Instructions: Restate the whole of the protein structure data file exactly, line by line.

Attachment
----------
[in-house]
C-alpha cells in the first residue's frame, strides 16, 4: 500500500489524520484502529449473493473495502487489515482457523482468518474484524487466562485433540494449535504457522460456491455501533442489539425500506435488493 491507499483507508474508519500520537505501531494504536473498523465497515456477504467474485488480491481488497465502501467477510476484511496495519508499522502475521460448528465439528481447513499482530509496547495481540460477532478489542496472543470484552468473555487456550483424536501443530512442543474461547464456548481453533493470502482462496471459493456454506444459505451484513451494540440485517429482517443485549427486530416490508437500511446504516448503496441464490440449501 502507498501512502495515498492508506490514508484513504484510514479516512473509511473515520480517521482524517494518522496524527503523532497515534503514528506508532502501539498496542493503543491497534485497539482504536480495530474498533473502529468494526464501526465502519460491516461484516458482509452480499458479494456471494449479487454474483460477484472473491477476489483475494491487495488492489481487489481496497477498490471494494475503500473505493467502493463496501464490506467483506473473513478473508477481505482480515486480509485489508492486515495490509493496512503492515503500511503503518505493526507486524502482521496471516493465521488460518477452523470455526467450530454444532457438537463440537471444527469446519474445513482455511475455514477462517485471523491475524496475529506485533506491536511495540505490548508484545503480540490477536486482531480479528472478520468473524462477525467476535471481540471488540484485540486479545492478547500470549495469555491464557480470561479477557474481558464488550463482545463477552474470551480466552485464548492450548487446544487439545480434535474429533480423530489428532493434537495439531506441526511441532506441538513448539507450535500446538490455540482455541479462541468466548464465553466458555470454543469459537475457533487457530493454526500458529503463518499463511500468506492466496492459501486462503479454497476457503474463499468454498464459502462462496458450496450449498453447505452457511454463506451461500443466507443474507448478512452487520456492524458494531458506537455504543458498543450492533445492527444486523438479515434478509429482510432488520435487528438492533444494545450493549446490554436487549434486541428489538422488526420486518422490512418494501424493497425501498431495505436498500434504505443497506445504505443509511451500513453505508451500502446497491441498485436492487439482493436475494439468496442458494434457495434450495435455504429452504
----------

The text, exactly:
[in-house]
C-alpha cells in the first residue's frame, strides 16, 4: 500500500489524520484502529449473493473495502487489515482457523482468518474484524487466562485433540494449535504457522460456491455501533442489539425500506435488493 491507499483507508474508519500520537505501531494504536473498523465497515456477504467474485488480491481488497465502501467477510476484511496495519508499522502475521460448528465439528481447513499482530509496547495481540460477532478489542496472543470484552468473555487456550483424536501443530512442543474461547464456548481453533493470502482462496471459493456454506444459505451484513451494540440485517429482517443485549427486530416490508437500511446504516448503496441464490440449501 502507498501512502495515498492508506490514508484513504484510514479516512473509511473515520480517521482524517494518522496524527503523532497515534503514528506508532502501539498496542493503543491497534485497539482504536480495530474498533473502529468494526464501526465502519460491516461484516458482509452480499458479494456471494449479487454474483460477484472473491477476489483475494491487495488492489481487489481496497477498490471494494475503500473505493467502493463496501464490506467483506473473513478473508477481505482480515486480509485489508492486515495490509493496512503492515503500511503503518505493526507486524502482521496471516493465521488460518477452523470455526467450530454444532457438537463440537471444527469446519474445513482455511475455514477462517485471523491475524496475529506485533506491536511495540505490548508484545503480540490477536486482531480479528472478520468473524462477525467476535471481540471488540484485540486479545492478547500470549495469555491464557480470561479477557474481558464488550463482545463477552474470551480466552485464548492450548487446544487439545480434535474429533480423530489428532493434537495439531506441526511441532506441538513448539507450535500446538490455540482455541479462541468466548464465553466458555470454543469459537475457533487457530493454526500458529503463518499463511500468506492466496492459501486462503479454497476457503474463499468454498464459502462462496458450496450449498453447505452457511454463506451461500443466507443474507448478512452487520456492524458494531458506537455504543458498543450492533445492527444486523438479515434478509429482510432488520435487528438492533444494545450493549446490554436487549434486541428489538422488526420486518422490512418494501424493497425501498431495505436498500434504505443497506445504505443509511451500513453505508451500502446497491441498485436492487439482493436475494439468496442458494434457495434450495435455504429452504